"The time has come for the Houston Independent School District -- the most vibrantly diverse school district in the nation -- to acknowledge that some decisions made generations ago need to be reconsidered," HISD superintendent Terry Grier wrote in an editorial about the policy. "Traditions are important. But respect for cultural difference and sensitivities matters more."
Bedford Road Collegiate School, Saskatoon, Saskatchewan
"Our name and logo being changed, it's not going to change who we are."
Officials at this Saskatchewan school voted to stop using the “Red Men” mascot in March 2014.
“Our name and logo being changed, it’s not going to change who we are, we’re just going to continue to grow and become even more stronger and carry a lot more spirit within the school,” a Bedford Road student said of the decision.
Western Canada High School, Calgary, Alberta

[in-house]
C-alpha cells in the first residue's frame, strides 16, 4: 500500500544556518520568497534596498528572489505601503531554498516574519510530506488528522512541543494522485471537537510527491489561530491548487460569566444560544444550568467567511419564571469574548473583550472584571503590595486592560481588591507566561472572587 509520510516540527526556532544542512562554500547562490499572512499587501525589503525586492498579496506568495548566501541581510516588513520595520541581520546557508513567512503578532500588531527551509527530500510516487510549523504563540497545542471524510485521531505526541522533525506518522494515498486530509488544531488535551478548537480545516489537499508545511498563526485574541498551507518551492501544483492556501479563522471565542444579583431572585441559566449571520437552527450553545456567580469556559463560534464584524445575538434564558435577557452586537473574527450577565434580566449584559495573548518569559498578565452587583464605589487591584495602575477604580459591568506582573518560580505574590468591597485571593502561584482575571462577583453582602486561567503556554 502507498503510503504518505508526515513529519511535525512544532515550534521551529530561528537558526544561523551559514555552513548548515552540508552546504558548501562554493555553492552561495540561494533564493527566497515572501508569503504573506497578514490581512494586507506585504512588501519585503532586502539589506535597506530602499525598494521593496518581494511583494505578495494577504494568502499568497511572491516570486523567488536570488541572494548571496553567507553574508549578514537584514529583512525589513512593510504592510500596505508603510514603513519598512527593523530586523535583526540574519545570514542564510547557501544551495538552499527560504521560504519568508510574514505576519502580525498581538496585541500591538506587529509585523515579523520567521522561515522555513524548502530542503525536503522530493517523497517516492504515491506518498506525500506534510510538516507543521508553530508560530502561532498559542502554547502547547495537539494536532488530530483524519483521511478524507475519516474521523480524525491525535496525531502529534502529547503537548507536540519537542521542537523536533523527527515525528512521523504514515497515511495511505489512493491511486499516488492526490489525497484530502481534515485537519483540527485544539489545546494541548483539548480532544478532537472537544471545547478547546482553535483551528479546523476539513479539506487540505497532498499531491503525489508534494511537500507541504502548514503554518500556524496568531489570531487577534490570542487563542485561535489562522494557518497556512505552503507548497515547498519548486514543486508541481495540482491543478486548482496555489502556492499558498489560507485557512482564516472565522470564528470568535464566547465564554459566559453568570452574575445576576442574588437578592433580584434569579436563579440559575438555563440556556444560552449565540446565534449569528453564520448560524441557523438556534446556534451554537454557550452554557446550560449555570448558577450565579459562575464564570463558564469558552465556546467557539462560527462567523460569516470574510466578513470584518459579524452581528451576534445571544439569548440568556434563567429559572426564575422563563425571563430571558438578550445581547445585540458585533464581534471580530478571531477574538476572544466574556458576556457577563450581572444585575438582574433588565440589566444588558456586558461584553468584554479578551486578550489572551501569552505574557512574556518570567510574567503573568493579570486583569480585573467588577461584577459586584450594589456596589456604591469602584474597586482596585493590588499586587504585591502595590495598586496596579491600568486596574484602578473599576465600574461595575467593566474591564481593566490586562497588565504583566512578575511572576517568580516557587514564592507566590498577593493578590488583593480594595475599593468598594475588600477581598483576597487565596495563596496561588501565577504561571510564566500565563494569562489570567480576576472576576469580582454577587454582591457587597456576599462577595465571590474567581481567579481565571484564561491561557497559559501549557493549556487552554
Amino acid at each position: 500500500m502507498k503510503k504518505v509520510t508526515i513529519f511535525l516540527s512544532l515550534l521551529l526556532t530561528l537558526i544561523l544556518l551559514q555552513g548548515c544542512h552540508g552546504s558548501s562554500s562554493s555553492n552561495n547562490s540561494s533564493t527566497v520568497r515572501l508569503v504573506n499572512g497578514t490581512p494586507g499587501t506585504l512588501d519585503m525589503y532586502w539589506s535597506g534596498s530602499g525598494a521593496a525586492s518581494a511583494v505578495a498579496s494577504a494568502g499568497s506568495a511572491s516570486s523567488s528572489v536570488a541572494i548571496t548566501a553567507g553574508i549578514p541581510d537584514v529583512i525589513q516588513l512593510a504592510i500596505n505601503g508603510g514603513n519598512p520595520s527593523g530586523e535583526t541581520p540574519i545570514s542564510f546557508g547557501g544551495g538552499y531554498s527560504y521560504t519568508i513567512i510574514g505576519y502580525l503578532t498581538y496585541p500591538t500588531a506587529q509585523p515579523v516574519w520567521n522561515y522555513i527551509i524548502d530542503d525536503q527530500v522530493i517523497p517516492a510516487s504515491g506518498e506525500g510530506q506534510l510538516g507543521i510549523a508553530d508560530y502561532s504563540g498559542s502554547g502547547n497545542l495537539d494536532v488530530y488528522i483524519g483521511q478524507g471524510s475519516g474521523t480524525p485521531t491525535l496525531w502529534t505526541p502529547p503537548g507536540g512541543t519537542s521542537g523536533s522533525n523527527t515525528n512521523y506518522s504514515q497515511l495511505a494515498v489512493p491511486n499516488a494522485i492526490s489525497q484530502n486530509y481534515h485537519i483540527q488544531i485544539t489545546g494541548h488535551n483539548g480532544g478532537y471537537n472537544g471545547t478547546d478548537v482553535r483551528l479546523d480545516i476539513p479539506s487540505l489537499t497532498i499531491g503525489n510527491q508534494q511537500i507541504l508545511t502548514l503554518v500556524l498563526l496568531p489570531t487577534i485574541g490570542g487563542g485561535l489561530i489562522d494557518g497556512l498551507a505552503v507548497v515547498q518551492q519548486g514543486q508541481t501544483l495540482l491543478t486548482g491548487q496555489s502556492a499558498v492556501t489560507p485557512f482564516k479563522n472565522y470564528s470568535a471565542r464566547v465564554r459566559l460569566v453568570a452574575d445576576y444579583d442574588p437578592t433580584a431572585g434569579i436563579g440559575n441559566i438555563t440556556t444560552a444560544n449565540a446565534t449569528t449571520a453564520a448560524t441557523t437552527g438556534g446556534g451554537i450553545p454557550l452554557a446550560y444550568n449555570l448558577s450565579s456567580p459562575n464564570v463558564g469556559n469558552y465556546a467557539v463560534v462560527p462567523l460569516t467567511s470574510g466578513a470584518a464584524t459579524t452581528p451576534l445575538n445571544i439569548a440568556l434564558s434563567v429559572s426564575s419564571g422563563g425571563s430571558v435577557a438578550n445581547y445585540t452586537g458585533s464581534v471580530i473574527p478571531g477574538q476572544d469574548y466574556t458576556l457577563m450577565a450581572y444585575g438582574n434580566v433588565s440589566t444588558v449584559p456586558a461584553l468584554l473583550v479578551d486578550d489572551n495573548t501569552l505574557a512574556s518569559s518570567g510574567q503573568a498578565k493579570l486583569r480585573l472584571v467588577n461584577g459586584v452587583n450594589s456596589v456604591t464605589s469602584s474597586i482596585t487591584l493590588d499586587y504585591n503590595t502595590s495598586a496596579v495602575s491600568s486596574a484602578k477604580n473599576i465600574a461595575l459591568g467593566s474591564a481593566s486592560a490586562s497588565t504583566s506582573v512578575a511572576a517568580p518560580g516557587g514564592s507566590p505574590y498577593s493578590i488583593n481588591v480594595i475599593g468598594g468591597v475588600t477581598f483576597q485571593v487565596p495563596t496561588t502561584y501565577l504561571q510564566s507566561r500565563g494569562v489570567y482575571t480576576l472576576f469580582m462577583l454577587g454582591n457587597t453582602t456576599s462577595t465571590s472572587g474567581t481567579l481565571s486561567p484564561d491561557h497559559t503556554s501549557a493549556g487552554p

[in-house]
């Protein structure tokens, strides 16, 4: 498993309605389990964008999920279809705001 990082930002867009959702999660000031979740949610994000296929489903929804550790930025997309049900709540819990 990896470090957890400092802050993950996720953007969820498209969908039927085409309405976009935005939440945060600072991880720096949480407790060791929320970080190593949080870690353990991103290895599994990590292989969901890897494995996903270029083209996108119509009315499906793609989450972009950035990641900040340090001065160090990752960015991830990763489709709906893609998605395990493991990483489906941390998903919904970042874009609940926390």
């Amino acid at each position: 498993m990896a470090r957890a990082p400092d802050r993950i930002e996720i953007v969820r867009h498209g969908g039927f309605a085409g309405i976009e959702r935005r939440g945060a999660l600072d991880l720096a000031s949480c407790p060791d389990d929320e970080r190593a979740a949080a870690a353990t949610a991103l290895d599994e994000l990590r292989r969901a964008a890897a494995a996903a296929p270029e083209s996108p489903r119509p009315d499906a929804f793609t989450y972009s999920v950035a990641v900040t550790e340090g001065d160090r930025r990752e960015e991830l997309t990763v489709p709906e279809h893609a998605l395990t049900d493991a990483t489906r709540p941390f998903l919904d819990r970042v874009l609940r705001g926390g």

"It's high time for us to move forward and transition to a new name."
Western Canada High dropped its "Redmen" nickname in March 2014 after local indigenous elders asked the school to adopt a new mascot.
“We have members of our community that feel that we need to make some changes so that they feel also included,” the school's principal said.
"There's been enough discussion to date that we feel that it's high time for us to move forward and transition to a new name at Western Canada," a spokesman for the Calgary Board of Education said of the change.
Capitol Hill High School, Oklahoma City, Oklahoma
"There was no real reason not to do the right thing."
The school in Oklahoma City decided to choose a new mascot in December 2014 after using “Redskins” for 88 years.
“There was no real reason not to do the right thing,” the local superintendent said.